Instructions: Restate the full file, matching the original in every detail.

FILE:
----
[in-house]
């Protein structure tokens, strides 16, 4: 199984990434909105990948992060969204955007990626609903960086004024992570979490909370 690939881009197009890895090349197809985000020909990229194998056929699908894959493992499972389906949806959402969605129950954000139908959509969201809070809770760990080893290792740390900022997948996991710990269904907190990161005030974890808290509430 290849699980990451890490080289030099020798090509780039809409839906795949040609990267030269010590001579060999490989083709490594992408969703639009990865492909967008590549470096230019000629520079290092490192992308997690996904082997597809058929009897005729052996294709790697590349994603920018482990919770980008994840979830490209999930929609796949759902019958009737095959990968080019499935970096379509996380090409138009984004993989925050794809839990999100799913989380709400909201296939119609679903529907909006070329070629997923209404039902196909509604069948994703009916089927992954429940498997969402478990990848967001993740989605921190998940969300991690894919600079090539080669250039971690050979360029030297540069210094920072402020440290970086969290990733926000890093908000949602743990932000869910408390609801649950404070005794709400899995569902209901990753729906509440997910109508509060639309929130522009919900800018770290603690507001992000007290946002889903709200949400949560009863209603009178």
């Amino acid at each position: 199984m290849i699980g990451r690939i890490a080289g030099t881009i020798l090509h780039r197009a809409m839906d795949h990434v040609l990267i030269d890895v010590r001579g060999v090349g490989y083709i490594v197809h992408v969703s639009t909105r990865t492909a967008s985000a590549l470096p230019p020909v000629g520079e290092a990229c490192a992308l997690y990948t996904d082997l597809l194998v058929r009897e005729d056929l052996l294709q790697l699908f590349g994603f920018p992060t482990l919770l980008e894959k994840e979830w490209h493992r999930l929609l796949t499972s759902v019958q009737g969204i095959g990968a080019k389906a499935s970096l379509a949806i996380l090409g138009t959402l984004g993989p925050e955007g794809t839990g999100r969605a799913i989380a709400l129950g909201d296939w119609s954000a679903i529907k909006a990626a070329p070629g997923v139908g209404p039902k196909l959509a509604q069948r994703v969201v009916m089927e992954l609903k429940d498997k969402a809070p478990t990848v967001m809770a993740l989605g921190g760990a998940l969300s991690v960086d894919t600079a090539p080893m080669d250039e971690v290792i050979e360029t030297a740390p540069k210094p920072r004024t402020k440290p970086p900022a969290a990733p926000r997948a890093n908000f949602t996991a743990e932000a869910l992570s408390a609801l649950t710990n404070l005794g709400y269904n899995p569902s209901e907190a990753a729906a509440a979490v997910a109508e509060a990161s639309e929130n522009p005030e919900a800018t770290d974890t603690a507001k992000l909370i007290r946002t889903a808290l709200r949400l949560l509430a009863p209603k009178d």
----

[in-house]
């Protein structure tokens, strides 16, 4: 199984990434909105990948992060969204955007990626609903960086004024992570979490909370 690939881009197009890895090349197809985000020909990229194998056929699908894959493992499972389906949806959402969605129950954000139908959509969201809070809770760990080893290792740390900022997948996991710990269904907190990161005030974890808290509430 290849699980990451890490080289030099020798090509780039809409839906795949040609990267030269010590001579060999490989083709490594992408969703639009990865492909967008590549470096230019000629520079290092490192992308997690996904082997597809058929009897005729052996294709790697590349994603920018482990919770980008994840979830490209999930929609796949759902019958009737095959990968080019499935970096379509996380090409138009984004993989925050794809839990999100799913989380709400909201296939119609679903529907909006070329070629997923209404039902196909509604069948994703009916089927992954429940498997969402478990990848967001993740989605921190998940969300991690894919600079090539080669250039971690050979360029030297540069210094920072402020440290970086969290990733926000890093908000949602743990932000869910408390609801649950404070005794709400899995569902209901990753729906509440997910109508509060639309929130522009919900800018770290603690507001992000007290946002889903709200949400949560009863209603009178």
């Amino acid at each position: 199984m290849i699980g990451r690939i890490a080289g030099t881009i020798l090509h780039r197009a809409m839906d795949h990434v040609l990267i030269d890895v010590r001579g060999v090349g490989y083709i490594v197809h992408v969703s639009t909105r990865t492909a967008s985000a590549l470096p230019p020909v000629g520079e290092a990229c490192a992308l997690y990948t996904d082997l597809l194998v058929r009897e005729d056929l052996l294709q790697l699908f590349g994603f920018p992060t482990l919770l980008e894959k994840e979830w490209h493992r999930l929609l796949t499972s759902v019958q009737g969204i095959g990968a080019k389906a499935s970096l379509a949806i996380l090409g138009t959402l984004g993989p925050e955007g794809t839990g999100r969605a799913i989380a709400l129950g909201d296939w119609s954000a679903i529907k909006a990626a070329p070629g997923v139908g209404p039902k196909l959509a509604q069948r994703v969201v009916m089927e992954l609903k429940d498997k969402a809070p478990t990848v967001m809770a993740l989605g921190g760990a998940l969300s991690v960086d894919t600079a090539p080893m080669d250039e971690v290792i050979e360029t030297a740390p540069k210094p920072r004024t402020k440290p970086p900022a969290a990733p926000r997948a890093n908000f949602t996991a743990e932000a869910l992570s408390a609801l649950t710990n404070l005794g709400y269904n899995p569902s209901e907190a990753a729906a509440a979490v997910a109508e509060a990161s639309e929130n522009p005030e919900a800018t770290d974890t603690a507001k992000l909370i007290r946002t889903a808290l709200r949400l949560l509430a009863p209603k009178d």